Elevated cortisol levels impact the body in other ways as well. The release of cortisol into the body increases sugars into the bloodstream and slows the function of nonessential body

functions. This is important because in a fight or flight situation you would not want to suddenly have an overwhelming desire for a sandwich or the urge to use the bathroom.

Normally, once the threat has passed the cortisol levels return to normal. However, if you are in a constant state of stress, the release of this hormone stays elevated.  Long-term exposure to high levels of cortisol can make your body feel like the Tin Man from the Wizard of Oz, before he got oiled up.

This constant state of stress puts you at risk for several health problems including:

  • Digestive problems
  • Weight gain
  • Anxiety
  • Depression
  • Sleep disorders
  • Headaches
  • Heart disease
  • Cognitive impairments/impaired memory

If these aren’t enough reasons to act against life’s stressors, then also consider your emotional well-being. Living in a state of frustration and depression seriously lowers quality of life which in turn causes more stress and more unhappiness and more sickness.

Learn healthy ways to control the stress that arises in your life. You can start by putting a smile on your face. Doing so sends signals to your brain that can improve your mood.

Apparently, another thing you can do is get married.

It’s not all bad after all

According to the article in Science Daily, a study conducted by Carnegie Mellon University offers the “first biological evidence” that marriage impacts health. Researchers discovered that married people had lower levels of cortisol, (stress hormone) than people who had never married or had been previously married.

The researchers collected saliva samples over a three-day period from 572 healthy adults between ages 21-55. The cortisone levels in the saliva were tested at different times during each 24-hour period.

What they found was that married participants had lower cortisol levels than the previously married and never married people over the three-day period. Cortisol levels change throughout the day with the peak time being when you wake then declining as the day goes on.  When the groups were compared, married people’s stress hormone declined at a faster rate. Lower cortisol levels, as well as a faster decline of cortisol, has been associated with less heart disease, less physical pain and longer survival among cancer patients.

If you’re happy and you know it…

Now, before anyone says, “what about this or that…” I realize that some people do not get married for whatever reason and live happy satisfying lives. I also know that marriages exist that are abusive and dangerous and associated with an exorbitant amount of stress. Those are opposite sides of the spectrum and this study looked straight down the middle. Take it for what it’s worth.

We all travel different paths as we head down the road to happiness. If you are happy being single, enjoy it. If you dove into matrimony with the love of your life, embrace it. If you are considering saying “I do,” go ahead and do it. It looks like it just might be better for your health.

 

Reference:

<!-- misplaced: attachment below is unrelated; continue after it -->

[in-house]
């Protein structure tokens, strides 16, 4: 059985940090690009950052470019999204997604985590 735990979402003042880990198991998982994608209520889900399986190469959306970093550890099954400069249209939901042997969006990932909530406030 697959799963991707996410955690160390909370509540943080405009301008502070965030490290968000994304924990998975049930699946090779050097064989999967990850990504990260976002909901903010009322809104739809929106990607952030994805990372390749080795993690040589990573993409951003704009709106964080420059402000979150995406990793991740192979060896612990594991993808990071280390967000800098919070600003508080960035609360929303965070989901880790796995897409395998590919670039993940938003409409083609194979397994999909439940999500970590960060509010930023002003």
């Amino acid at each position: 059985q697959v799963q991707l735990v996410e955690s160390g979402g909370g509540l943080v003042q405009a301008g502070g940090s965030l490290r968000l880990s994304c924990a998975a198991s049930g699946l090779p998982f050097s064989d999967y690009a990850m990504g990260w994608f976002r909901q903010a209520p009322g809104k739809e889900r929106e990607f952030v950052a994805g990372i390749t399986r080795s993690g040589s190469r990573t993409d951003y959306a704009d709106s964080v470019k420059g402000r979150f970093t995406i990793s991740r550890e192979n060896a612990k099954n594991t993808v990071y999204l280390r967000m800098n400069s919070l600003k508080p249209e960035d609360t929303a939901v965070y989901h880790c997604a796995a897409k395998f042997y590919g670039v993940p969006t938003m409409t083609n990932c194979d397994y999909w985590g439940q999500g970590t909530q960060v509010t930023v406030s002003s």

1. Carnegie Mellon University. (2017, February 13). Married people have lower levels of stress hormone. ScienceDaily. Retrieved March 21, 2017 from sciencedaily.com/releases/2017/02/170213131232.htm

Journal Reference:

  1. Brian Chin, Michael L.M. Murphy, Denise Janicki-Deverts, Sheldon Cohen. Marital status as a predictor of diurnal salivary cortisol levels and slopes in a community sample of healthy adults. Psychoneuroendocrinology, 2017; 78: 68 DOI: 10.1016/j.psyneuen.2017.01.016

 

 

 

 

 

 

 

Go ahead and cry. Grief and Sadness, Why it’s important to grieve.

Grief and Sadness.

Recently I discovered through personal experience that grief and sadness are not the same. Not at all. I’ve been sad before. I’m sure you have been sad at some point in your life too.  The feeling of sadness is as normal as the feeling of happiness.  We experience sadness when have been disappointed, or when we go through a break-up, and sometimes when we finish a really good book and there is no sequel.

Sadness is the feeling that something isn’t quite right. We feel like we are missing something and have no way to obtain whatever that “something” is. Maybe we have lost something like a job or a marriage and we feel sad it is gone.  The ability to feel our own sadness is what lets us recognize it in others and then empathize or offer sympathy.

Grief, however, is very different. It is a normal reaction to a profound loss or life-changing event. Comparing grief and sadness is like comparing an ocean to a swimming pool. You can jump into the pool, touch the bottom, and rise to the surface. If you jump into the middle of the ocean, there is no bottom. You splash around aimlessly looking for a lifeline. That is grief. You are lost in the middle of a darkness that seems to have no end. It’s devastating and terrifying. It is what you feel when you reach out for someone who is no longer there.

Know the Difference

I know the difference. I have felt the twinge of sadness and the pain of grief. I clearly remember receiving the news my best friend was in an accident and had been killed. I do not remember much about the next few days. I was completely lost. I cried until I had no tears left and every so often some kind of desolate sound escaped from my throat.